Tensions pushing Catholic girls’ hoops leagues further apart

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Can’t they all just get along?

It might be the best way to describe the state of Catholic High School Athletic Association girls’ basketball right now. In recent years, the dioceses appeared to be moving closer to creating a three-tier intersectional league — much like the boys’ league — but the latest struggles with the Catholic state tournament make it seem like peace between the Hatfields and McCoys would be more realistic.

No one is happy under the current state playoff format, which requires each of the four dioceses to send at least one representative to a class AA, A, and B tournaments. Forcing them to come together simply isn’t working, because teams are being asked to move up and drop down from the classification they play in during the regular season.

“Lets make the rule — whatever the rule is — and abide by the rule,” Nazareth coach Ron Kelley said.

League officials unilaterally changed the rules a week before playoffs.

Brooklyn-Queens coaches are upset about the last-minute change. The new rules send the post-season tournament winner to the AA tournament and rewards their fifth and sixth-place finishers with a one-game playoff to go A.

The Archdiocese isn’t in love with the idea of forcing one of its A-league teams to compete in the AA tournament. Up in Buffalo, Cardinal O’Hara, which was a Class-B team two years ago, will be the diocese’s AA representative after winning its regular season title.

“Quite honestly it’s not fair,” Cardinal O’Hara Athletic Director Angelo Sciandra told the Buffalo News back in late January.

It is easy to see the current system must be scrapped next season, and league officials need to take another crack at this. In an ideal world, the Archdiocese (Bronx, Westchester, and Staten Island) and Brooklyn-Queens would form an intersectional league and solve all the problems. With that seeming unlikely, the leagues may need to go back in order to move things forward.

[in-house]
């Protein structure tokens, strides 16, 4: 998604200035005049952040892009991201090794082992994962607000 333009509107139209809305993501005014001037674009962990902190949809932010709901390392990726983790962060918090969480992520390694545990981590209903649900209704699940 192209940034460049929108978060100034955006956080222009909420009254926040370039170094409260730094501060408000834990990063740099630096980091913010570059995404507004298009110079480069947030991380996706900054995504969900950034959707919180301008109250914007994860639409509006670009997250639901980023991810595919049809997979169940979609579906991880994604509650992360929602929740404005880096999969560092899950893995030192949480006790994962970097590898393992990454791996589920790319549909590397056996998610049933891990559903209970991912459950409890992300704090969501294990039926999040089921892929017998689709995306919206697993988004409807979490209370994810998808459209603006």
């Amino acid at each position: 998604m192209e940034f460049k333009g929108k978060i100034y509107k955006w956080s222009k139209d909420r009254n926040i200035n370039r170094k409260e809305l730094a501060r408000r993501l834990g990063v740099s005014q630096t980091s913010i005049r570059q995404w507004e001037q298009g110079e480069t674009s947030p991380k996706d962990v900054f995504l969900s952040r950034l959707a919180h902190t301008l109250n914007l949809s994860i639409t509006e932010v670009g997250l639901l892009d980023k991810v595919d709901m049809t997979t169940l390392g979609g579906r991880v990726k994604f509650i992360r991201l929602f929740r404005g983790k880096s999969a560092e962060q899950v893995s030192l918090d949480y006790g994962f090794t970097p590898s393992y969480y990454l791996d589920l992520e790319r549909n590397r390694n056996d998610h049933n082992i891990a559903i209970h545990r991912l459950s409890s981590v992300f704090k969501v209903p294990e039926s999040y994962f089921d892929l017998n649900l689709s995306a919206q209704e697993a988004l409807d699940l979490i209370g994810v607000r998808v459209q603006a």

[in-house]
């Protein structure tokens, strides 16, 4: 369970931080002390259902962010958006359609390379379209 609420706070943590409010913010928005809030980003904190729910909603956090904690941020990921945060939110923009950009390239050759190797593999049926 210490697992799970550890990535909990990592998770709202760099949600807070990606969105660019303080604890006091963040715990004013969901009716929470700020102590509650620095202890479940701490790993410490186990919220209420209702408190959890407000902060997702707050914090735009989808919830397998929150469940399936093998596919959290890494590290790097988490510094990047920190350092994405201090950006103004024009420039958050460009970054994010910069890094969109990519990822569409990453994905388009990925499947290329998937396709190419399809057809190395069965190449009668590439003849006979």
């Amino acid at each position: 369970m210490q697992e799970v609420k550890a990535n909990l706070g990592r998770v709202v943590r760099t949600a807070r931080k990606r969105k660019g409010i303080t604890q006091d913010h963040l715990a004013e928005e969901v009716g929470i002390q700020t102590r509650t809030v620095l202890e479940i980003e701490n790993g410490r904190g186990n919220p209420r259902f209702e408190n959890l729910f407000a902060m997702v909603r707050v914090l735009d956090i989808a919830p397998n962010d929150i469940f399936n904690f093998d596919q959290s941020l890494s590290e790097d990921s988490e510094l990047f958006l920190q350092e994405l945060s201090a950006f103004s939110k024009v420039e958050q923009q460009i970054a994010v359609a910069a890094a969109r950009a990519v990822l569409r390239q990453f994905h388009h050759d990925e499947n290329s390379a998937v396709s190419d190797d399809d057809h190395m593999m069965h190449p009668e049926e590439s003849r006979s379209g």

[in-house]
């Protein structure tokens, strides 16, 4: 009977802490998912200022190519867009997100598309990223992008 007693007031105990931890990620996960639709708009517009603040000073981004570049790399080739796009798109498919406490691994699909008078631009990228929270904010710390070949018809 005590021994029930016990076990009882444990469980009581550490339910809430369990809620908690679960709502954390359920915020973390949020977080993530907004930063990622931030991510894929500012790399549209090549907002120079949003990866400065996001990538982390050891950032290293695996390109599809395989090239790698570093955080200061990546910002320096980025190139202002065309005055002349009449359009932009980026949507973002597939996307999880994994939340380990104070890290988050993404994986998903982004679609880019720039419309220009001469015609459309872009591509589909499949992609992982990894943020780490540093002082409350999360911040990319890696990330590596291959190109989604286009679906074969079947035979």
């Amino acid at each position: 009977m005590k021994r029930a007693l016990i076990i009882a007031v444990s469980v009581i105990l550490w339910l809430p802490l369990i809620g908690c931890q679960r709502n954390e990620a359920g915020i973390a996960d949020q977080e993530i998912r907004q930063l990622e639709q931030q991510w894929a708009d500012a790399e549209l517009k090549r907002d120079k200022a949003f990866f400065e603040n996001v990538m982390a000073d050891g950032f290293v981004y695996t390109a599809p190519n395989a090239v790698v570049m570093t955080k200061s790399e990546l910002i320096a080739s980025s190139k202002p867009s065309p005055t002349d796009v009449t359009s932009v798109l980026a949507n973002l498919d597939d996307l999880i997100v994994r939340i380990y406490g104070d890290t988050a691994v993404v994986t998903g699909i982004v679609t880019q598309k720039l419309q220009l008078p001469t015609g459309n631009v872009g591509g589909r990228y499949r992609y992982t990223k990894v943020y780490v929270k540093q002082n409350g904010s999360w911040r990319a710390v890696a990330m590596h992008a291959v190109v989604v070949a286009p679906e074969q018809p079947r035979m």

Teams would simply declare before the season what classification they are — like was done prior to the Catholic state tournament’s formation seven years ago. The state playoff format would then be determined based on the number of teams in each classification, much like the state’s independent school athletic association does.

Here are two added rules:

You cannot be a classification lower than your league, and you can moved down from AA to A with league approval if a player suffers a season-ending injury that severely hampers your level of play before Feb. 1. Call it the “Rosalyn Gold-Onwude rule,” because the eventual Stanford standout had that happen to her at Archbishop Molloy.

This format, while not ideal, should limit complaints, because everyone gets to play at the level they want to. No team is being forced to play up or down, and no coach will have to explain the playoff structure to their team more than once. The punch line — “It may change tomorrow” — goes away.

Either the Catholic league officials need to get serious about truly bringing everyone together or they must stop trying to slowly force it to happen. All it is doing is hurting the league’s credibility, hurting the girls, and potentially widening the gap between the parties at be.

Can’t they all get along?

Updated 11:48 am, January 16, 2019
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